Virtual reality simulation: Indications and perspectives in the field of dental education

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Virtual reality simulation: Indications and perspectives in the field of dental education


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Simodont dental trainers. (Photograph courtesy of UWA, Australia)
Dr Susan Bridges, Suzanne Perry, Prof. Michael Burrow; Hong Kong, Australia

By Dr Susan Bridges, Suzanne Perry, Prof. Michael Burrow; Hong Kong, Australia

Tue. 21. April 2015


Virtual reality (VR) simulation inevitably conjures up images of futuristic technology, imaginary worlds or complex robotic devices. What it may not initially suggest is the use of virtual technology as a means of training dental students and dentists, facilitating the development of skills in a safe and relaxed environment.

An increase in demand for simulation units over the last ten to 15 years has indicated growing interest from dental schools, suggesting a certain confidence that simulation systems have potential as a recognised form of dental skills training in the future. Using technology inspired primarily from the flight simulation industry, dental simulators are now able to create an environment in which users can practise clinical procedures, such as restorative dentistry, endodontics, periodontal assessment, implant placement and even dental extractions.

These systems are a far cry from the first phantom head simulator created in the early 1900s that attempted to represent the oral cavity with a relatively primitive set of upper and lower dental casts mounted on a metal pole (Fig. 1). Although phantom head systems are now the mainstay for undergraduate training, educationalists are becoming more aware of the additional benefits of VR simulation, such as the ability to repeat the same task many times, providing real-time feedback leading to a reduction in supervision, and the benefits of students being able to practise in their free time without laboratory supervisors. Other benefits of VR simulators include the reduction of consumable costs incurred with plastic teeth and the elimination of water system management issues, reducing the possibility of water-borne infections such as Legionella.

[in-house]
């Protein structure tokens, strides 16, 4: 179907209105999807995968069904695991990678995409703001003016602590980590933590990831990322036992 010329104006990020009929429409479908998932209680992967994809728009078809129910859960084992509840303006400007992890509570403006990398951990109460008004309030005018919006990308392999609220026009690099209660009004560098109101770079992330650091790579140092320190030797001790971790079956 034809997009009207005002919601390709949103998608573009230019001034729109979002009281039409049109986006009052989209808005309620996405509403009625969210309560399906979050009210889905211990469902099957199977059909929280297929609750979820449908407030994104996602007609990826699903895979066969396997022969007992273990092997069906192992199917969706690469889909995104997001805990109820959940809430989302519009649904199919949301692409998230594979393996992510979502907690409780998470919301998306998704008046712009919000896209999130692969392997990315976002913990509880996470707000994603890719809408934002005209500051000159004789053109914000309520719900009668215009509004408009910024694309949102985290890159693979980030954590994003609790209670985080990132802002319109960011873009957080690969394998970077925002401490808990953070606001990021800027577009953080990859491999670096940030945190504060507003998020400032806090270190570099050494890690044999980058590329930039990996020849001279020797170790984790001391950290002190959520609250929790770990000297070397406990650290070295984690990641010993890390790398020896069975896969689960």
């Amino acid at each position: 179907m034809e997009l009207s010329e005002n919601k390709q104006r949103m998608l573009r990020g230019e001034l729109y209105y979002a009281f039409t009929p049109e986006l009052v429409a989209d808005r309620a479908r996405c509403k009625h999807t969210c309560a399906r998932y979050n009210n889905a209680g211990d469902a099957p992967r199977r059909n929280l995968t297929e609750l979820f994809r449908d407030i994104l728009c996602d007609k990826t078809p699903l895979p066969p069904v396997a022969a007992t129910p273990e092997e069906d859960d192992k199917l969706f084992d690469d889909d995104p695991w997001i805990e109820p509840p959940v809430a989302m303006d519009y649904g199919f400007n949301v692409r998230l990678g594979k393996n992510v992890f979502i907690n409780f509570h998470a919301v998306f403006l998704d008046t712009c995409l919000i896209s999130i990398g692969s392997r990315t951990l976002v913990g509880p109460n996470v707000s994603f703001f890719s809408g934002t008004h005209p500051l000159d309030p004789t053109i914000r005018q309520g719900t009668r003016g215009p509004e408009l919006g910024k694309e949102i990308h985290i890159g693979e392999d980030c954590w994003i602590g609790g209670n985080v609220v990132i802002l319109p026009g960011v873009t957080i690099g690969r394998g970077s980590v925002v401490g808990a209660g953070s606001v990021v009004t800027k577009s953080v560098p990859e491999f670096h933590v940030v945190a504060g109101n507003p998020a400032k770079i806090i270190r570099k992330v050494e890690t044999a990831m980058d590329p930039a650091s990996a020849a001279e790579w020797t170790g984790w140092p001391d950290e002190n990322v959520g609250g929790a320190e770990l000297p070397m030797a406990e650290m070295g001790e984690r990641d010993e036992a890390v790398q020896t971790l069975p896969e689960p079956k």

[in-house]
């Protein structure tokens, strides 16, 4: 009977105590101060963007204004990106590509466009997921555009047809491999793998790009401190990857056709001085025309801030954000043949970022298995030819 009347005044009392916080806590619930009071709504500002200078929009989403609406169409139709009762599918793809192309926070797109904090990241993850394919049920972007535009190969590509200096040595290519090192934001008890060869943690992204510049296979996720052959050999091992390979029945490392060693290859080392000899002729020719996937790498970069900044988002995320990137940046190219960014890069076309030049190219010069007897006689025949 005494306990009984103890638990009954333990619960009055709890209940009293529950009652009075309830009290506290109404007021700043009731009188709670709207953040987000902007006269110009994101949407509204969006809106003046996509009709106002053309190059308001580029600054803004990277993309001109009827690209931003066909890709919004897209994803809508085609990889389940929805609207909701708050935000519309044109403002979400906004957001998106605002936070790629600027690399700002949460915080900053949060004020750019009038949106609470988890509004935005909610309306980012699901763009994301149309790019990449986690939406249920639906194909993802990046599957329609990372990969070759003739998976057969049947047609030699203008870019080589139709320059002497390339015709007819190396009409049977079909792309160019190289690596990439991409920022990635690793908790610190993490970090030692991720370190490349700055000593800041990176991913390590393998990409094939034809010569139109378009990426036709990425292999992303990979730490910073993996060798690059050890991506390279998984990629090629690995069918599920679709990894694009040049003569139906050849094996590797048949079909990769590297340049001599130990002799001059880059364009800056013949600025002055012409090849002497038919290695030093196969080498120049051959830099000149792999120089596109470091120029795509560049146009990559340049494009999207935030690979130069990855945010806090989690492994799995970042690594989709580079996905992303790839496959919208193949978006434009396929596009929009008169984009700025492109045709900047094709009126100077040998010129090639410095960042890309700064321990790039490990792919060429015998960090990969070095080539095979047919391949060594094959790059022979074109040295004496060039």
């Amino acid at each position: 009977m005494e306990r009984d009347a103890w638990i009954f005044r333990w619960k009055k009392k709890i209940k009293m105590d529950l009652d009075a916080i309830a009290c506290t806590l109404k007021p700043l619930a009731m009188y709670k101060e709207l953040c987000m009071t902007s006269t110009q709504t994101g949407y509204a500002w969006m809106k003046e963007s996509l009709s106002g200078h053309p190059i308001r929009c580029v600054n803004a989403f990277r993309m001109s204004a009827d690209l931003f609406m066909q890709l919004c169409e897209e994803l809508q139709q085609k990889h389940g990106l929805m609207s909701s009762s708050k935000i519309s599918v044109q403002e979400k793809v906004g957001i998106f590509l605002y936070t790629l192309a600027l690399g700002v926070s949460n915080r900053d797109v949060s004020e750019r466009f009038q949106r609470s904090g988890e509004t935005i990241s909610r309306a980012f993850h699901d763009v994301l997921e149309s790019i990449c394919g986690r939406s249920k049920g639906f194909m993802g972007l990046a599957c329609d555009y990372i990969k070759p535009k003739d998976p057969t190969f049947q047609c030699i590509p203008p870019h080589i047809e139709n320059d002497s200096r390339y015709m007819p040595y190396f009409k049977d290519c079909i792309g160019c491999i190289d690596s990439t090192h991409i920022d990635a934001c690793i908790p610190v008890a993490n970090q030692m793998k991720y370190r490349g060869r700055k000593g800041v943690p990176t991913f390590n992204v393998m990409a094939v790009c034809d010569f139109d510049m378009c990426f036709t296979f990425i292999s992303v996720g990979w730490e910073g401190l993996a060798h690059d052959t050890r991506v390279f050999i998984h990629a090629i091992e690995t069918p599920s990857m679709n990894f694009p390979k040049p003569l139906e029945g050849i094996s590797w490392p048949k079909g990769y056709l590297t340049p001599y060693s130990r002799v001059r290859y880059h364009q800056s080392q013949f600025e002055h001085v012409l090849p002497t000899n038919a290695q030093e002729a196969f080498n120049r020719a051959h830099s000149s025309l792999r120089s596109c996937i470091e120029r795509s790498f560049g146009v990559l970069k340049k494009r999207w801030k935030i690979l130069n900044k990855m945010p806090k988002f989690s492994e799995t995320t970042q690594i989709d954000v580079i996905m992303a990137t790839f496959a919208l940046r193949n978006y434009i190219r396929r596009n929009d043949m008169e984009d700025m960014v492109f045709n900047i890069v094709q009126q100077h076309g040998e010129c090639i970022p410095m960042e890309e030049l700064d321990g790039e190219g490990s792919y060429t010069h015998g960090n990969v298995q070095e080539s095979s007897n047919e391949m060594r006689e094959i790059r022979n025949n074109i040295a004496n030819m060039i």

Undoubtedly, the initial cost of the VR simulators is a major deterrent and, with additional concerns regarding possible lack of realism to the clinical situation, it is natural that many suggest the need for more evidence-based research prior to committing to such an investment. In the limited literature on VR dental simulation, studies have been mixed but, in general, are positive about the use of the technology for dental training. Research has shown that procedural learning on VR simulators may be more effective than with the traditional phantom head and may reduce the number of staff–student interactions without a reduction in the quality of the practical work.

In contrast, other research has shown that dental performance may be no better using VR simulation and that some students prefer their training to be on phantom heads. Naturally, further research will be needed to establish the effectiveness of the technology.

What are haptics?